If ever there is a time that we need rest, it is when we are sick. We need the physical rest so that our bodies can rally our immune system.
And we often need mental rest, too. Sometimes it is just something non-life-threatening like a cold or a migraine. We lie there and try not to think about all that we should be doing but simply can’t.
Sometimes, when it is something potentially life-threatening, we lie awake and worry about what the medical test results will be. And then often we start to wonder why. Has that unhealthy lifestyle finally caught up with us? Was it the drugs we took 20 years ago? Was it the extra weight we have been carrying for the past few years? Is God punishing us for that secret sin that no one else knows about?
Read Mark 2:1-4. What was happening here?
For the paralytic in this story, it was an obvious case. In The Desire of Ages (pages 267-271), we get the background. The paralytic had done some things that he was not very proud of. His sinful life caused this sickness, and the spiritual experts drew a straight line from cause to effect. He had brought this disease upon himself by his sins, and there was no cure.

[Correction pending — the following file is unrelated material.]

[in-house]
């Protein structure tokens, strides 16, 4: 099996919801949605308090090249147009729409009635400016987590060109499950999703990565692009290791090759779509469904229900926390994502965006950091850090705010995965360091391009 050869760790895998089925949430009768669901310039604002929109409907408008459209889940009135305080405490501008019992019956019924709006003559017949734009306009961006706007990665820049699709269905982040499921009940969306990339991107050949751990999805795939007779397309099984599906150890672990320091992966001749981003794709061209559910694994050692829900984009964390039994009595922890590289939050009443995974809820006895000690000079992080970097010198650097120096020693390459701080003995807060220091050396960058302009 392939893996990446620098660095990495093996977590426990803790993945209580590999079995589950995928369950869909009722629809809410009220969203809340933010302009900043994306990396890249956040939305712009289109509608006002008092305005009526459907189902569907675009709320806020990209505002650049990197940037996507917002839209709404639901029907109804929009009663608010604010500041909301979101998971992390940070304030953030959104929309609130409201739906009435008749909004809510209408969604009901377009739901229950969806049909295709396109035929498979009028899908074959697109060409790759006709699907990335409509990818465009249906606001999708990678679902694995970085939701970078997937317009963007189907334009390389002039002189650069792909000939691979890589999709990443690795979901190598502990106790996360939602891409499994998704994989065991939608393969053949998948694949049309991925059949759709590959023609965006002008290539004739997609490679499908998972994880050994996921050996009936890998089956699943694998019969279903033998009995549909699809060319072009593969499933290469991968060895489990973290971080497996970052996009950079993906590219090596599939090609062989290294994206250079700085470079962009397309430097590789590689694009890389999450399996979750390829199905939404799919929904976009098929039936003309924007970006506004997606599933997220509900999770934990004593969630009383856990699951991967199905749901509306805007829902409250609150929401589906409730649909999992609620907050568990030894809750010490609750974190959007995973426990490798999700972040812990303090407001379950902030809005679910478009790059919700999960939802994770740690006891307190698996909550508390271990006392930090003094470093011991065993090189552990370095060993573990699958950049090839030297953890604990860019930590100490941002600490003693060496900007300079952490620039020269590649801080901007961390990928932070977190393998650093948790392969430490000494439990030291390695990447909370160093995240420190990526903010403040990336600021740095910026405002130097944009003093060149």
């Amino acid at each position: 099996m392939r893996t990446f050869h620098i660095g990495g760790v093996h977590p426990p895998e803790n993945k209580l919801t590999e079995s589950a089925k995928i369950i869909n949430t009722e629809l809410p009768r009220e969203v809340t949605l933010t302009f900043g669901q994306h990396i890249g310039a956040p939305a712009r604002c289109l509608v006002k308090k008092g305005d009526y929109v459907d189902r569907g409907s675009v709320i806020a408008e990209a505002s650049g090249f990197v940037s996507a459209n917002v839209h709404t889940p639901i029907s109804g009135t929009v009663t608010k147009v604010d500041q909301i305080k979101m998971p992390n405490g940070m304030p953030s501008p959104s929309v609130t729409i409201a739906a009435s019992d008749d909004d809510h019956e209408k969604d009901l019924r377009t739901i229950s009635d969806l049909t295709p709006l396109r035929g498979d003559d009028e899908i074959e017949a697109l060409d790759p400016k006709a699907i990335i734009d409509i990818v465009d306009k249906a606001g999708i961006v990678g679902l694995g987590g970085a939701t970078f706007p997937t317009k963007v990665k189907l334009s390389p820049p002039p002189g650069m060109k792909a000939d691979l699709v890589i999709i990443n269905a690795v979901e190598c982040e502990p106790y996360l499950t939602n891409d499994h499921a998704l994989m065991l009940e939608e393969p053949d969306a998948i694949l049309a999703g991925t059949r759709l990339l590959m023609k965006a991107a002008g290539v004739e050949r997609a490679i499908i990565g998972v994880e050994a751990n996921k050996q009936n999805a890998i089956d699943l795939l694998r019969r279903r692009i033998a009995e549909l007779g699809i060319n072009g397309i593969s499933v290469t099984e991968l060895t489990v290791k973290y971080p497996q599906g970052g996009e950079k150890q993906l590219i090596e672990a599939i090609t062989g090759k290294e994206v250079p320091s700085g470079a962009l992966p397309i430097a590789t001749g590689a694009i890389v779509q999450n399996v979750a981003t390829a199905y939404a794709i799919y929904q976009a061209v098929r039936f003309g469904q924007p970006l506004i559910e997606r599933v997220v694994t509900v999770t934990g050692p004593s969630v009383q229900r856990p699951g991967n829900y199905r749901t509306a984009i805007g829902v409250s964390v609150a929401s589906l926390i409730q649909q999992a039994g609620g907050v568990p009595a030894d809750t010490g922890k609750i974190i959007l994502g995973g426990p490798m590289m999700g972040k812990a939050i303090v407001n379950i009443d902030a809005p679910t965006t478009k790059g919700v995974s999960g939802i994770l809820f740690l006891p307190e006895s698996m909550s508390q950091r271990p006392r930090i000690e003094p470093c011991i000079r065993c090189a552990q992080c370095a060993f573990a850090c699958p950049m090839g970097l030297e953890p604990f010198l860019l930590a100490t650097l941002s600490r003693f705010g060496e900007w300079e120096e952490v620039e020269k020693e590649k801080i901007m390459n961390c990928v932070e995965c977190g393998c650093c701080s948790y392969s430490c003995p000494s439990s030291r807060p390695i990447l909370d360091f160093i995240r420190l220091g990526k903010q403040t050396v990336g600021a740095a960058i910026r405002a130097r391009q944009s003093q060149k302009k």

This attitude can be very typical. We often seem to be obsessed with who did it. If some crime has been committed, someone must pay for it. If there is an accident somewhere, someone should be sued. But assigning blame does not bring healing or wholeness to the one who is sick.
God’s original design did not include pain, disease, and suffering. Sickness came to this planet only with the entrance of sin. That’s why God gives us health guidelines — so that we can enjoy a better quality of life now. But as long as we are in this sin-sick world, there will be no guarantees of health, no matter how diligently we follow healthful principles.
The good news is that God can give us rest whether we are sick or healthy; whether our sickness is a result of our own doing or someone else’s neglect, our genes, or just a byproduct of living in this sinful world. God knows how to give us rest.
|When someone gets sick, it’s not good to start assigning blame. At the same time, why can understanding the cause of a sickness be, in some cases, a crucial step toward healing and recovery?